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COVID-19: Automakers Are Coming To The Rescue



COVID-19: Automakers Are Coming To The Rescue

As the world battles COVID-19, hospitals around the world are now facing a new challenge of the shortage of ventilators.

Ventilators are used to help seriously ill COVID-19 patients who are losing the ability to breathe on their own. The device assists in breathing so that a person’s lungs can rest while they fight the virus.

It is the shortage of ventilators in Italy that forced doctors to choose which patients get to use the limited number of the life-saving machines.

Currently, in the United State, there are about 160,000 ventilators available in the country. However, as many as 740,000 of this life-saving equipment would be needed, according to the Johns Hopkins Center for Health Security. In New York alone, at least  30, 000 additional ventilators are urgently needed.

In Nigeria, there are less than 500 ventilators across the country of over 170 million inhabitants.

Ventilators And Auto-Makers

At a simple engineering level, a ventilator is a motor, pump and oxygen source, along with tubes and valves. Many machines, including car engines, use principles and parts similar to what is in a ventilator.

This is where automakers have decided to step in.

Car companies know all about vacuum seals, fuel delivery, exhaust management, fluid displacement and pistons. In other words, carmakers can help.

In recent days, several automakers have announced they are teaming up with existing ventilator makers to help them increase the production of this critical device. However, it is a race against time.

In this article, we highlight some automakers who have opted to go into the production of this important life-saving equipment.


Ford Motor 

ford logo

On Monday, Ford Motor and General Electric announced a partnership. They are partnering to build ventilators in a new venture. Production “will start the week of April 20,” a Ford representative said.

Ford expects to produce 50,000 in its first 100 days of manufacturing and about 30,000 ventilators a month after that.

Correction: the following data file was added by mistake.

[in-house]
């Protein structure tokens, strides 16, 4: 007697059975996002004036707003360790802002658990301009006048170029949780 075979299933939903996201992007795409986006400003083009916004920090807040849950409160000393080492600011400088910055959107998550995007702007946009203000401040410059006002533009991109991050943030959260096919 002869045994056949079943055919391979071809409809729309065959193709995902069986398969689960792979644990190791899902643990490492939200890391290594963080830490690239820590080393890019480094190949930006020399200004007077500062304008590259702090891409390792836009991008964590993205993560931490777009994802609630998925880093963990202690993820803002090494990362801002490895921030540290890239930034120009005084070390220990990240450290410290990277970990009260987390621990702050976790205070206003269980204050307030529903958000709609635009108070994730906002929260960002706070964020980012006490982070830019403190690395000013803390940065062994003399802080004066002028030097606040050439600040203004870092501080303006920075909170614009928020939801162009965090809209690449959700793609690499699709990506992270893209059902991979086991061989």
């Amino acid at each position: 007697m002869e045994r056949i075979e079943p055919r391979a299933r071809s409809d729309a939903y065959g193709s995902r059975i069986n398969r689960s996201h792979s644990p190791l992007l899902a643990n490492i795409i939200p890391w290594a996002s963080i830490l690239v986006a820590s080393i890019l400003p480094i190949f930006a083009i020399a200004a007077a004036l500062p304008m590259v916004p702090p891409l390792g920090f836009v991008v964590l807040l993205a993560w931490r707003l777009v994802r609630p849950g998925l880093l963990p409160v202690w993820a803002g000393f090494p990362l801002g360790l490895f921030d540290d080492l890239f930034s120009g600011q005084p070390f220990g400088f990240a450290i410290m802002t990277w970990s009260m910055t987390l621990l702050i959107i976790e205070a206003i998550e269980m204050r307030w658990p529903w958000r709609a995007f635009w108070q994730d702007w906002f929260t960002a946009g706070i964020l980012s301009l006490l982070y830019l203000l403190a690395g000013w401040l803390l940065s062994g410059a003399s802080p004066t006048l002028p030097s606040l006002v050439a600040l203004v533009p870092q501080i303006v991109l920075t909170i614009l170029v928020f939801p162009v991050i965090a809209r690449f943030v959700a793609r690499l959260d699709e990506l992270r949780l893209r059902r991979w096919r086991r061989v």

Exor is the Amsterdam-based owner of Ferrari and Fiat Chrysler.  The automaker is in talks to assist Bologna-based Siare Engineering. The venture is intended to boost the production of the ventilator from 160 units to 500 a month.




tesla logo

On March 18,  Tesla CEO Elon Musk tweeted that Tesla would make ventilators “if there is a shortage.”  Bill de Blasio, the Mayor of New York responded by that there was a shortage in New York, to which Musk said they would engage in talks.

On March 20, Tesla purchased over 1,255 ventilators from China.  He then donated them to Los Angeles hospitals. Tesla is also donating “hundreds of ventilators” to New York City and state, including public hospitals.

On March 31, Musk announced that it has extra FDA-approved ventilators the company would ship for free to hospitals.



General Motors (GM)

general motor

General Motors (GM) and Ventec Life Systems are teaming up to build ventilators. GM also said it would start producing masks for health-care professionals.



On Friday, the North American unit of Japanese carmaker Toyota Motor Corp announced that it will help two companies increase the production of ventilators and respirators.

Toyota also said they will also begin producing 3D printed face masks in the week of March 30.




Volkswagen owned Spanish automaker SEAT is collaborating with the Spanish healthcare system by making automated ventilators with adapted windscreen wiper motors,

150 employees from several areas of the company have worked for a week on the definitive model after designing 13 prototypes.



daimler logo

Separately on Monday, a consortium including Mercedes Formula One and other F1 teams said it had developed in less than a week a new version of a breathing aid that can help coronavirus patients. That device is a version of a CPAP, or Continuous Positive Airway Pressure machine, which is not a ventilator but is still helpful to respiratory patients.



BAE Systems and Rolls Royce have joined a consortium of major UK industrial, technology and engineering businesses to produce medical ventilators.

The new body aims to manufacture more than 10,000 of the vitally-needed devices within weeks to help the battle against coronavirus.



Nigerian auto manufacturer Innoson has said it is ready to assist the Nigerian government in any way it can. This includes converting its assembly lines to start producing ventilators and other equipment.

As the country battles the COVID-19 pandemic, a shortage of ventilators and other critical equipment have become a growing concern in the country.



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